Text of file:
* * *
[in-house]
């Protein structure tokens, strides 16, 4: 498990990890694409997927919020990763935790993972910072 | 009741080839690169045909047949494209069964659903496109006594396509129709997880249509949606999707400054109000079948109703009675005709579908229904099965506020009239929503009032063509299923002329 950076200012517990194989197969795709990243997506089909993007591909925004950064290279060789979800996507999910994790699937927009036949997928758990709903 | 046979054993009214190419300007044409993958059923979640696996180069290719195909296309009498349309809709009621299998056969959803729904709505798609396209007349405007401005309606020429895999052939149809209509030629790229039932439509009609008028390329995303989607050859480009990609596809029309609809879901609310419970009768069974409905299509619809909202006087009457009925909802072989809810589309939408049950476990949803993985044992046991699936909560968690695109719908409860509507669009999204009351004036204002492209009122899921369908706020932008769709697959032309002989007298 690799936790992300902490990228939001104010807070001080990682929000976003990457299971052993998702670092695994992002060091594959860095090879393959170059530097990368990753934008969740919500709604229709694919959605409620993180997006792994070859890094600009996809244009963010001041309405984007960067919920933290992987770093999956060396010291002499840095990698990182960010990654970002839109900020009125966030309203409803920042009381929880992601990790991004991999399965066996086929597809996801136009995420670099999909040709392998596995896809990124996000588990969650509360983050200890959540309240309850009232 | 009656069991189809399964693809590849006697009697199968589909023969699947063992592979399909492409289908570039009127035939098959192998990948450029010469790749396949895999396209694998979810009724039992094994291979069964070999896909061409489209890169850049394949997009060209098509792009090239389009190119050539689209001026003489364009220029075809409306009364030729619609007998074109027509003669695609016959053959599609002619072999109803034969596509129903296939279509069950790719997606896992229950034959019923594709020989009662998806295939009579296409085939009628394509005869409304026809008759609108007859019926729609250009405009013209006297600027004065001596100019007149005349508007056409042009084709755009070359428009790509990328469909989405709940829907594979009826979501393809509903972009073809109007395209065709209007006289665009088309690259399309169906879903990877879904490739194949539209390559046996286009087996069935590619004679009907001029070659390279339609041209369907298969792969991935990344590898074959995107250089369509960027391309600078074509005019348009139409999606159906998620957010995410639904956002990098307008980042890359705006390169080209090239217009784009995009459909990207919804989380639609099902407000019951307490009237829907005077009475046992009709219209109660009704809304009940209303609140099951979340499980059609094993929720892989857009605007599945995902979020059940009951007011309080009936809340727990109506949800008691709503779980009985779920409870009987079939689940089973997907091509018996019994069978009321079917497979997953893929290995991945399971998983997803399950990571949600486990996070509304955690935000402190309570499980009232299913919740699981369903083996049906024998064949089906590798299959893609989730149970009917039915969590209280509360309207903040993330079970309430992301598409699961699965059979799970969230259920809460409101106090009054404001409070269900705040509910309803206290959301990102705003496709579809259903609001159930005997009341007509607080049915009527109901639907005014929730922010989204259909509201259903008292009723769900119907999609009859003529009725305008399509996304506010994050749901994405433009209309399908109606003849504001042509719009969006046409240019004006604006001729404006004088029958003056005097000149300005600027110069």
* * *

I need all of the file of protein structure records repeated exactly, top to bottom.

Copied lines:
[in-house]
């Protein structure tokens, strides 16, 4: 498990990890694409997927919020990763935790993972910072 | 009741080839690169045909047949494209069964659903496109006594396509129709997880249509949606999707400054109000079948109703009675005709579908229904099965506020009239929503009032063509299923002329 950076200012517990194989197969795709990243997506089909993007591909925004950064290279060789979800996507999910994790699937927009036949997928758990709903 | 046979054993009214190419300007044409993958059923979640696996180069290719195909296309009498349309809709009621299998056969959803729904709505798609396209007349405007401005309606020429895999052939149809209509030629790229039932439509009609008028390329995303989607050859480009990609596809029309609809879901609310419970009768069974409905299509619809909202006087009457009925909802072989809810589309939408049950476990949803993985044992046991699936909560968690695109719908409860509507669009999204009351004036204002492209009122899921369908706020932008769709697959032309002989007298 690799936790992300902490990228939001104010807070001080990682929000976003990457299971052993998702670092695994992002060091594959860095090879393959170059530097990368990753934008969740919500709604229709694919959605409620993180997006792994070859890094600009996809244009963010001041309405984007960067919920933290992987770093999956060396010291002499840095990698990182960010990654970002839109900020009125966030309203409803920042009381929880992601990790991004991999399965066996086929597809996801136009995420670099999909040709392998596995896809990124996000588990969650509360983050200890959540309240309850009232 | 009656069991189809399964693809590849006697009697199968589909023969699947063992592979399909492409289908570039009127035939098959192998990948450029010469790749396949895999396209694998979810009724039992094994291979069964070999896909061409489209890169850049394949997009060209098509792009090239389009190119050539689209001026003489364009220029075809409306009364030729619609007998074109027509003669695609016959053959599609002619072999109803034969596509129903296939279509069950790719997606896992229950034959019923594709020989009662998806295939009579296409085939009628394509005869409304026809008759609108007859019926729609250009405009013209006297600027004065001596100019007149005349508007056409042009084709755009070359428009790509990328469909989405709940829907594979009826979501393809509903972009073809109007395209065709209007006289665009088309690259399309169906879903990877879904490739194949539209390559046996286009087996069935590619004679009907001029070659390279339609041209369907298969792969991935990344590898074959995107250089369509960027391309600078074509005019348009139409999606159906998620957010995410639904956002990098307008980042890359705006390169080209090239217009784009995009459909990207919804989380639609099902407000019951307490009237829907005077009475046992009709219209109660009704809304009940209303609140099951979340499980059609094993929720892989857009605007599945995902979020059940009951007011309080009936809340727990109506949800008691709503779980009985779920409870009987079939689940089973997907091509018996019994069978009321079917497979997953893929290995991945399971998983997803399950990571949600486990996070509304955690935000402190309570499980009232299913919740699981369903083996049906024998064949089906590798299959893609989730149970009917039915969590209280509360309207903040993330079970309430992301598409699961699965059979799970969230259920809460409101106090009054404001409070269900705040509910309803206290959301990102705003496709579809259903609001159930005997009341007509607080049915009527109901639907005014929730922010989204259909509201259903008292009723769900119907999609009859003529009725305008399509996304506010994050749901994405433009209309399908109606003849504001042509719009969006046409240019004006604006001729404006004088029958003056005097000149300005600027110069």